Prof's body movement research
highlighted in iTunes U podcast


Research by College of Architecture professor Lou Tassinary suggests that people’s perceptions of others’ attractiveness and sexual orientation may come from watching how they move.

Details of the research, available as a podcast on iTunes U., were obtained through studies of more than 700 subjects who observed both real and computer-animated people walking.

Tassinary worked with Kerri Johnson, then a research scientist and adjunct faculty member at New York University and now an assistant professor in communication studies at the University of California-Los Angeles.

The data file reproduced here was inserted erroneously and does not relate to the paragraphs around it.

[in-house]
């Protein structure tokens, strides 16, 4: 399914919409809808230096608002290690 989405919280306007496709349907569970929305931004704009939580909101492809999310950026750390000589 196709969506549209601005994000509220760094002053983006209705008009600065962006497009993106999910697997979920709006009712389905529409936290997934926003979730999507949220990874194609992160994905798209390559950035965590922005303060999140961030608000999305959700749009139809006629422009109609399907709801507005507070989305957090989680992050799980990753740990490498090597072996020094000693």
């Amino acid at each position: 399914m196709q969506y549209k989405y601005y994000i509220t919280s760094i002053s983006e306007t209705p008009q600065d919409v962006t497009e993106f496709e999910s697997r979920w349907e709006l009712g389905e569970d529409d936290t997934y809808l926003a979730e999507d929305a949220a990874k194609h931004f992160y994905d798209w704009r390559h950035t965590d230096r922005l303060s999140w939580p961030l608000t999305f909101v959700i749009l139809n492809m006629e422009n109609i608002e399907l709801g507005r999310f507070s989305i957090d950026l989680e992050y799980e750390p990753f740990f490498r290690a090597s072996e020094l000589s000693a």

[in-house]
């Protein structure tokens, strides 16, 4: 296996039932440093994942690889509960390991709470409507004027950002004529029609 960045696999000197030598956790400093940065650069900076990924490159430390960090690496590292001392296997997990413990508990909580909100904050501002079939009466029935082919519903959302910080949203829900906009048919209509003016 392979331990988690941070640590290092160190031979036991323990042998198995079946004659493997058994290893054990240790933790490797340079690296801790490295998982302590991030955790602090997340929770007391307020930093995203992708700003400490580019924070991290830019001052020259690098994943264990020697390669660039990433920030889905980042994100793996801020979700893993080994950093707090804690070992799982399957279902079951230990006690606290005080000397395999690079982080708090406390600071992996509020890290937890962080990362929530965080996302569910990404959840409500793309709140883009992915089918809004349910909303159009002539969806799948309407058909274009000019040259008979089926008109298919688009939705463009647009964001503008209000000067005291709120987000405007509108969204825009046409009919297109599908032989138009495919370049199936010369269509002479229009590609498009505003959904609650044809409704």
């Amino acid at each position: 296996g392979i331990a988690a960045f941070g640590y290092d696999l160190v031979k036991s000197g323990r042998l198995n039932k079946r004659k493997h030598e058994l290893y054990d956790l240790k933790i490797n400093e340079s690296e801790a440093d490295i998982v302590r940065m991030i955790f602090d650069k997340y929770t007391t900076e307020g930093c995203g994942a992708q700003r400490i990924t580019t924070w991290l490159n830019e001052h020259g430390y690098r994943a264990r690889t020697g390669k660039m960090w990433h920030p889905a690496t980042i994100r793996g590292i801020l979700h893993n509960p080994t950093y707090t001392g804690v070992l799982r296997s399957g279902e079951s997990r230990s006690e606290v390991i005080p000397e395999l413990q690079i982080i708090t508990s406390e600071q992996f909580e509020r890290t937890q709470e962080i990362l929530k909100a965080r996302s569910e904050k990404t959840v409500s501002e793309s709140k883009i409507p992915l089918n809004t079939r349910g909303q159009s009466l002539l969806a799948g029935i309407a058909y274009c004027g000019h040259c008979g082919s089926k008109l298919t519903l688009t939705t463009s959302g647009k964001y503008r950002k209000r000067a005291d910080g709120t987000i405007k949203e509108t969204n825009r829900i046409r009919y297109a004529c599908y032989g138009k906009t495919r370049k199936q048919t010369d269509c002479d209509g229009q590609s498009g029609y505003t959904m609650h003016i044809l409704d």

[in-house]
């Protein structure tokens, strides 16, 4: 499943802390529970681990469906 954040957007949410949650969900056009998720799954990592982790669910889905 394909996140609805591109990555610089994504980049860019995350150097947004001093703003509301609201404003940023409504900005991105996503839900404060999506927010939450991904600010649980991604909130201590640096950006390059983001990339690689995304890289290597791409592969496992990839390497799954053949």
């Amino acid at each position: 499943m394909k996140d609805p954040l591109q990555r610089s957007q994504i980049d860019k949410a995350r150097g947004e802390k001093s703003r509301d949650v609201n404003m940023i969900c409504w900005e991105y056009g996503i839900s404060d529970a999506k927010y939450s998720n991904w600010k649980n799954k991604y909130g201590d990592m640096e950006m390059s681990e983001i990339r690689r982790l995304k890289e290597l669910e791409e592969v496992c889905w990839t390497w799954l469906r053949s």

Tassinary  started thinking about the visual cues to human attractiveness because he didn’t think that body shape, by itself, told the whole story. Johnson wrote in an article reporting their findings that “people have always tried to identify the magical formula for beauty, and we knew body shape was important, but we found movement was also key.”

They also found that the way people move has a big impact on whether others perceive their orientation to be heterosexual or homosexual. Men with shoulder swagger, and women who walk with hip sway, are generally perceived to be heterosexual, while less typical body motion leads to the opposite judgment.

The podcast, “Body Motion and Perceptions of Attractiveness,” is available as a free download from the Texas A&M iTunes U page as a “Texas A&M Research Quick Brief.”

The podcast may also be downloaded here:

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Lou Tassinary

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